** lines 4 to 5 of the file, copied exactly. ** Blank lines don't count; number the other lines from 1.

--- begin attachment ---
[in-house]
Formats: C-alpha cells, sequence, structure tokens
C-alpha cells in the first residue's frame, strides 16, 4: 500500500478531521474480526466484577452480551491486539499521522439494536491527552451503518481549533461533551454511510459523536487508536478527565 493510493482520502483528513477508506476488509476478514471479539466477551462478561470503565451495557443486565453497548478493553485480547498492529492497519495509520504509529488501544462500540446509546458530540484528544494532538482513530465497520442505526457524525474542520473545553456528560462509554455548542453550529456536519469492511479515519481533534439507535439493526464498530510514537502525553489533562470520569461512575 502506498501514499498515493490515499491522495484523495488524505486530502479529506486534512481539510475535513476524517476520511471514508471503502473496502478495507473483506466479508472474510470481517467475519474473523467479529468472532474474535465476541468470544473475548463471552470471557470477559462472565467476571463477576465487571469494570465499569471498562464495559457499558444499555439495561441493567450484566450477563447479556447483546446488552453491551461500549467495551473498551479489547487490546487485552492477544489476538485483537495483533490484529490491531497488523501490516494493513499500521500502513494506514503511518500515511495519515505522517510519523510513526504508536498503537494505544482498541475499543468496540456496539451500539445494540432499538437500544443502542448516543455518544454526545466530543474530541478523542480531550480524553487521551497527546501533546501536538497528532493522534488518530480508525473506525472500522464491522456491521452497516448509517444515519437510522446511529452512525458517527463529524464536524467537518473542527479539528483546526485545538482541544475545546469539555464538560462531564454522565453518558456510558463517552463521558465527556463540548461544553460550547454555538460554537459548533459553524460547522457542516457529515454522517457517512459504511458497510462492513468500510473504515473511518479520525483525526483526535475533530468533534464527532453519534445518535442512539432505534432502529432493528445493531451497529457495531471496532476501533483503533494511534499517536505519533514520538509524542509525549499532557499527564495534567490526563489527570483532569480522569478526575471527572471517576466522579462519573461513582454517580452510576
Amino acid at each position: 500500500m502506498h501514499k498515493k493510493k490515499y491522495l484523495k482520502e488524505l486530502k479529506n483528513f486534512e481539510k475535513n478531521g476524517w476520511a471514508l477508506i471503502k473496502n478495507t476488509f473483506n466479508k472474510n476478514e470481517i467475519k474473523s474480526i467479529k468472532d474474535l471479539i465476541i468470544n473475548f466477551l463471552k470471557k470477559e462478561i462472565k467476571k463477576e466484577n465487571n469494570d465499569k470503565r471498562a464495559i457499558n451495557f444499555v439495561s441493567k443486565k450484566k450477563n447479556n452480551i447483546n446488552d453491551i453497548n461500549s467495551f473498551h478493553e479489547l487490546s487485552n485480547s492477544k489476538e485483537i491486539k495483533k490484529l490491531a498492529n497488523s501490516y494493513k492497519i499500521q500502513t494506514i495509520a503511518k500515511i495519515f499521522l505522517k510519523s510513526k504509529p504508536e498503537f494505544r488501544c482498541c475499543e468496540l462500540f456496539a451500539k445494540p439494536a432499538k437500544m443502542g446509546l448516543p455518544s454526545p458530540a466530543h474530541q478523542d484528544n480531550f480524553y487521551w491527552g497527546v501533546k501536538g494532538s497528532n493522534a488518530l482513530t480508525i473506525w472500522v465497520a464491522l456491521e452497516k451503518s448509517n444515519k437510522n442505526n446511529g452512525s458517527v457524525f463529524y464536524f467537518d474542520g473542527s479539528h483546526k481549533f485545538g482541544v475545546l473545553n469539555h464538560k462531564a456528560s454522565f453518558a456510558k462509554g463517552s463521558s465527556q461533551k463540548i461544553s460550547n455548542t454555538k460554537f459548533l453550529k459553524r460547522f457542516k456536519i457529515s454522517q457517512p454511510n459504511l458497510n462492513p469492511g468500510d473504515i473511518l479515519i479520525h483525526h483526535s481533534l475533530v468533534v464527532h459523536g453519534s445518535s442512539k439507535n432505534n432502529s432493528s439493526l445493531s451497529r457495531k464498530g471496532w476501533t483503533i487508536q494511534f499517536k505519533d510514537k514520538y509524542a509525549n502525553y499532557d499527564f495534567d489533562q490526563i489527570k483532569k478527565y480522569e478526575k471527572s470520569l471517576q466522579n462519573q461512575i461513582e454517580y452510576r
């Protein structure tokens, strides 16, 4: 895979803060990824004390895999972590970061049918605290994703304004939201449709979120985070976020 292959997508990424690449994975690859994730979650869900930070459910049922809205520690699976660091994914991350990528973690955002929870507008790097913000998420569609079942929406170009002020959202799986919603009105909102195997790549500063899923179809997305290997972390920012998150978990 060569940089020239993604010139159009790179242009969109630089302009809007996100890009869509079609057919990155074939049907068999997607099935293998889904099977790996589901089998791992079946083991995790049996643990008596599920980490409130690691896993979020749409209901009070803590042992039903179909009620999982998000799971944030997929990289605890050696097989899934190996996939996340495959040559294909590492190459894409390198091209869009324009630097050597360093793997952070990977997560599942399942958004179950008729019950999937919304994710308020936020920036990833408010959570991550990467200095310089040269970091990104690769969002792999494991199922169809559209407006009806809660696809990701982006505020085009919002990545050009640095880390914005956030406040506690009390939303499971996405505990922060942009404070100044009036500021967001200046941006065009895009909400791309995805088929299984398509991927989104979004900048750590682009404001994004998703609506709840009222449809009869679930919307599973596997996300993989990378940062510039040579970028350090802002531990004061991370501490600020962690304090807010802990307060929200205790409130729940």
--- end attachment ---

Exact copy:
Amino acid at each position: 500500500m502506498h501514499k498515493k493510493k490515499y491522495l484523495k482520502e488524505l486530502k479529506n483528513f486534512e481539510k475535513n478531521g476524517w476520511a471514508l477508506i471503502k473496502n478495507t476488509f473483506n466479508k472474510n476478514e470481517i467475519k474473523s474480526i467479529k468472532d474474535l471479539i465476541i468470544n473475548f466477551l463471552k470471557k470477559e462478561i462472565k467476571k463477576e466484577n465487571n469494570d465499569k470503565r471498562a464495559i457499558n451495557f444499555v439495561s441493567k443486565k450484566k450477563n447479556n452480551i447483546n446488552d453491551i453497548n461500549s467495551f473498551h478493553e479489547l487490546s487485552n485480547s492477544k489476538e485483537i491486539k495483533k490484529l490491531a498492529n497488523s501490516y494493513k492497519i499500521q500502513t494506514i495509520a503511518k500515511i495519515f499521522l505522517k510519523s510513526k504509529p504508536e498503537f494505544r488501544c482498541c475499543e468496540l462500540f456496539a451500539k445494540p439494536a432499538k437500544m443502542g446509546l448516543p455518544s454526545p458530540a466530543h474530541q478523542d484528544n480531550f480524553y487521551w491527552g497527546v501533546k501536538g494532538s497528532n493522534a488518530l482513530t480508525i473506525w472500522v465497520a464491522l456491521e452497516k451503518s448509517n444515519k437510522n442505526n446511529g452512525s458517527v457524525f463529524y464536524f467537518d474542520g473542527s479539528h483546526k481549533f485545538g482541544v475545546l473545553n469539555h464538560k462531564a456528560s454522565f453518558a456510558k462509554g463517552s463521558s465527556q461533551k463540548i461544553s460550547n455548542t454555538k460554537f459548533l453550529k459553524r460547522f457542516k456536519i457529515s454522517q457517512p454511510n459504511l458497510n462492513p469492511g468500510d473504515i473511518l479515519i479520525h483525526h483526535s481533534l475533530v468533534v464527532h459523536g453519534s445518535s442512539k439507535n432505534n432502529s432493528s439493526l445493531s451497529r457495531k464498530g471496532w476501533t483503533i487508536q494511534f499517536k505519533d510514537k514520538y509524542a509525549n502525553y499532557d499527564f495534567d489533562q490526563i489527570k483532569k478527565y480522569e478526575k471527572s470520569l471517576q466522579n462519573q461512575i461513582e454517580y452510576r
């Protein structure tokens, strides 16, 4: 895979803060990824004390895999972590970061049918605290994703304004939201449709979120985070976020 292959997508990424690449994975690859994730979650869900930070459910049922809205520690699976660091994914991350990528973690955002929870507008790097913000998420569609079942929406170009002020959202799986919603009105909102195997790549500063899923179809997305290997972390920012998150978990 060569940089020239993604010139159009790179242009969109630089302009809007996100890009869509079609057919990155074939049907068999997607099935293998889904099977790996589901089998791992079946083991995790049996643990008596599920980490409130690691896993979020749409209901009070803590042992039903179909009620999982998000799971944030997929990289605890050696097989899934190996996939996340495959040559294909590492190459894409390198091209869009324009630097050597360093793997952070990977997560599942399942958004179950008729019950999937919304994710308020936020920036990833408010959570991550990467200095310089040269970091990104690769969002792999494991199922169809559209407006009806809660696809990701982006505020085009919002990545050009640095880390914005956030406040506690009390939303499971996405505990922060942009404070100044009036500021967001200046941006065009895009909400791309995805088929299984398509991927989104979004900048750590682009404001994004998703609506709840009222449809009869679930919307599973596997996300993989990378940062510039040579970028350090802002531990004061991370501490600020962690304090807010802990307060929200205790409130729940």